Personal loans rise as consumers shun lending through store cards

Consumers continued to shun borrowing to fund high street spending during November but there was a big jump in demand for personal loans.

Lending through store cards dived by 25 per cent during the month, compared with November last year, with just 202m advanced, according to the Finance & Leasing Association.

There was also an 11 per cent fall in borrowing through store instalment credit, under which people buy large items such as furniture or household goods through monthly payments.

Credit card lending was flat year-on-year, although at 2.71bn it remained the single largest area of advances.

The latest figures follow sharp declines in these areas in October, when borrowing through store cards was down 33 per cent year-on-year and store instalment credit dropped by 27 per cent. But borrowing through personal loans soared by 34 per cent in November compared with 12 months ago, with 208m advanced, although the FLA cautioned that some of the rise was due to a very weak figure for November 2009. There was also a 3 per cent rise in demand for car finance, but lending through second mortgages fell by 31 per cent. Overall, total advances by FLA members during the month were unchanged on a year earlier at 4.38bn.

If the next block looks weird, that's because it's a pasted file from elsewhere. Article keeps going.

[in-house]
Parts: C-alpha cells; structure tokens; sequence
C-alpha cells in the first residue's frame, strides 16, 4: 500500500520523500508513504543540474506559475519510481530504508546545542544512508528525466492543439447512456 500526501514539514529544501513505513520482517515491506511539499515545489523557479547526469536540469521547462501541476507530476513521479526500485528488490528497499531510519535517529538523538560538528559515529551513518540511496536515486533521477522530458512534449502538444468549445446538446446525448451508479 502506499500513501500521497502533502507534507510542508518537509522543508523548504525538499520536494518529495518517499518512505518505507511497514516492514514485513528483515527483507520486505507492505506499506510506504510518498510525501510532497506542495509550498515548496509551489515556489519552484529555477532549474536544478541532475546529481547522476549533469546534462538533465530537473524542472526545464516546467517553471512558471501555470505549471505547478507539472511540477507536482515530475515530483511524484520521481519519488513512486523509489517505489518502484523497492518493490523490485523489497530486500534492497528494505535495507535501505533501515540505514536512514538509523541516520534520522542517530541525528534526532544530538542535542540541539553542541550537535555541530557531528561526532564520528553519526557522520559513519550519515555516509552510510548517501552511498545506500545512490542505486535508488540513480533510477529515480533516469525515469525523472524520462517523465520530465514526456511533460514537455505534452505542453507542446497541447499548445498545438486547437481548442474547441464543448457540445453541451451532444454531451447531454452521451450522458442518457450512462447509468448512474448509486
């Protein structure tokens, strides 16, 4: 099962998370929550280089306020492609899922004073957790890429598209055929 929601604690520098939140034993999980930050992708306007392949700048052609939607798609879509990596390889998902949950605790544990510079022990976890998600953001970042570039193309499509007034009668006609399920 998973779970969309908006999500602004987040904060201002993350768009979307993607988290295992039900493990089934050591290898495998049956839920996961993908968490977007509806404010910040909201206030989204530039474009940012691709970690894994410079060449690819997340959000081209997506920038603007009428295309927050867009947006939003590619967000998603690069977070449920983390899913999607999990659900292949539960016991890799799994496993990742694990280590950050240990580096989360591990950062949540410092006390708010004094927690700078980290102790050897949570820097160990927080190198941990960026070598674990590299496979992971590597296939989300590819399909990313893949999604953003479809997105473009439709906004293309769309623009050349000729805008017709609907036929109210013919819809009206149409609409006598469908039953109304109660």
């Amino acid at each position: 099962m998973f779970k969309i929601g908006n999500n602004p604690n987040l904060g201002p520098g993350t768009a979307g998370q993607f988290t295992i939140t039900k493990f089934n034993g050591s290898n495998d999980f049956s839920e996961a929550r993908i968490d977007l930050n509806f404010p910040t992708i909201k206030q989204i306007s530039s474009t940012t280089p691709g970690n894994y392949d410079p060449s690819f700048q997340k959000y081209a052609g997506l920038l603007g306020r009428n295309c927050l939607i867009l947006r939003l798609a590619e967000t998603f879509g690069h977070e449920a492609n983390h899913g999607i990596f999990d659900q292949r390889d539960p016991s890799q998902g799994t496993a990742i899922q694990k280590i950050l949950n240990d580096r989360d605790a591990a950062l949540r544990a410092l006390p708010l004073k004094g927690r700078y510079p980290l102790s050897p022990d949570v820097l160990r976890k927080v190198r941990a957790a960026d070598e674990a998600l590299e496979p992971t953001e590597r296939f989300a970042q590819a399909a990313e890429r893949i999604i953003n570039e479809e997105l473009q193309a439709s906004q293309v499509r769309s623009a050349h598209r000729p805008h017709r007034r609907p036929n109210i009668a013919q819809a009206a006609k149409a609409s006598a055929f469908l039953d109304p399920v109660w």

A range of new measures to protect credit and store card customers came into force at the beginning of the year, and further changes are due to come in at the beginning of next month, when the EU's Consumer Credit Directive becomes law.

Fiona Hoyle, FLA head of consumer finance, said: "These figures send a clear message to the Government about the challenges to be faced when considering further regulatory changes in the consumer credit sector while ensuring that the UK maintains a competitive market with real consumer choice."